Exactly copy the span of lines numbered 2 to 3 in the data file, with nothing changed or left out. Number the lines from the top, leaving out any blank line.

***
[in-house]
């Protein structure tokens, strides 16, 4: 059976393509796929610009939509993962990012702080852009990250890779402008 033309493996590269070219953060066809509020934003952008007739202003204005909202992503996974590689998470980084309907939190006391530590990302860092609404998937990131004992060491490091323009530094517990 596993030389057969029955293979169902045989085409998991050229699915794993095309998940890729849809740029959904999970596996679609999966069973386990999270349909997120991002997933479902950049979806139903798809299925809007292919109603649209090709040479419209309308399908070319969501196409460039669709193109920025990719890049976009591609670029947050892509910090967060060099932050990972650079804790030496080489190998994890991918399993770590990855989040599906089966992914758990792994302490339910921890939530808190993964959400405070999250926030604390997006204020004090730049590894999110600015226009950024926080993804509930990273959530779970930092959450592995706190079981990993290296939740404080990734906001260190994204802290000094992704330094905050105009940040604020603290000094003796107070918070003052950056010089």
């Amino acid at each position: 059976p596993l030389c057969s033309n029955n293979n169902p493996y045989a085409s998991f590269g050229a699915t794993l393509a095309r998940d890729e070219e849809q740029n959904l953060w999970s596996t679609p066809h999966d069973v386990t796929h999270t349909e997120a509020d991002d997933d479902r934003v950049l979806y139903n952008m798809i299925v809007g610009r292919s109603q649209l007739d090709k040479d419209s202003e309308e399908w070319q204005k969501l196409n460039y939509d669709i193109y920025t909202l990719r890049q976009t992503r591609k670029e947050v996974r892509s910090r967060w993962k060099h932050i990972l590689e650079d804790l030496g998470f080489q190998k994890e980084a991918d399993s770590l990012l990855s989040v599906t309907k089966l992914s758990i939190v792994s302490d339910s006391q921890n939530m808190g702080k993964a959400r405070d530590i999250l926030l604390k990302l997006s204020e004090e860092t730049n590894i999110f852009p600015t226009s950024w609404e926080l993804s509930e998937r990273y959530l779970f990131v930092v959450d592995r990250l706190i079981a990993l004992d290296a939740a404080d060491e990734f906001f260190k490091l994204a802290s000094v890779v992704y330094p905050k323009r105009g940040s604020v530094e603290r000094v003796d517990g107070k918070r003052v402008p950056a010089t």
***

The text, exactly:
């Protein structure tokens, strides 16, 4: 059976393509796929610009939509993962990012702080852009990250890779402008 033309493996590269070219953060066809509020934003952008007739202003204005909202992503996974590689998470980084309907939190006391530590990302860092609404998937990131004992060491490091323009530094517990 596993030389057969029955293979169902045989085409998991050229699915794993095309998940890729849809740029959904999970596996679609999966069973386990999270349909997120991002997933479902950049979806139903798809299925809007292919109603649209090709040479419209309308399908070319969501196409460039669709193109920025990719890049976009591609670029947050892509910090967060060099932050990972650079804790030496080489190998994890991918399993770590990855989040599906089966992914758990792994302490339910921890939530808190993964959400405070999250926030604390997006204020004090730049590894999110600015226009950024926080993804509930990273959530779970930092959450592995706190079981990993290296939740404080990734906001260190994204802290000094992704330094905050105009940040604020603290000094003796107070918070003052950056010089």
């Amino acid at each position: 059976p596993l030389c057969s033309n029955n293979n169902p493996y045989a085409s998991f590269g050229a699915t794993l393509a095309r998940d890729e070219e849809q740029n959904l953060w999970s596996t679609p066809h999966d069973v386990t796929h999270t349909e997120a509020d991002d997933d479902r934003v950049l979806y139903n952008m798809i299925v809007g610009r292919s109603q649209l007739d090709k040479d419209s202003e309308e399908w070319q204005k969501l196409n460039y939509d669709i193109y920025t909202l990719r890049q976009t992503r591609k670029e947050v996974r892509s910090r967060w993962k060099h932050i990972l590689e650079d804790l030496g998470f080489q190998k994890e980084a991918d399993s770590l990012l990855s989040v599906t309907k089966l992914s758990i939190v792994s302490d339910s006391q921890n939530m808190g702080k993964a959400r405070d530590i999250l926030l604390k990302l997006s204020e004090e860092t730049n590894i999110f852009p600015t226009s950024w609404e926080l993804s509930e998937r990273y959530l779970f990131v930092v959450d592995r990250l706190i079981a990993l004992d290296a939740a404080d060491e990734f906001f260190k490091l994204a802290s000094v890779v992704y330094p905050k323009r105009g940040s604020v530094e603290r000094v003796d517990g107070k918070r003052v402008p950056a010089t």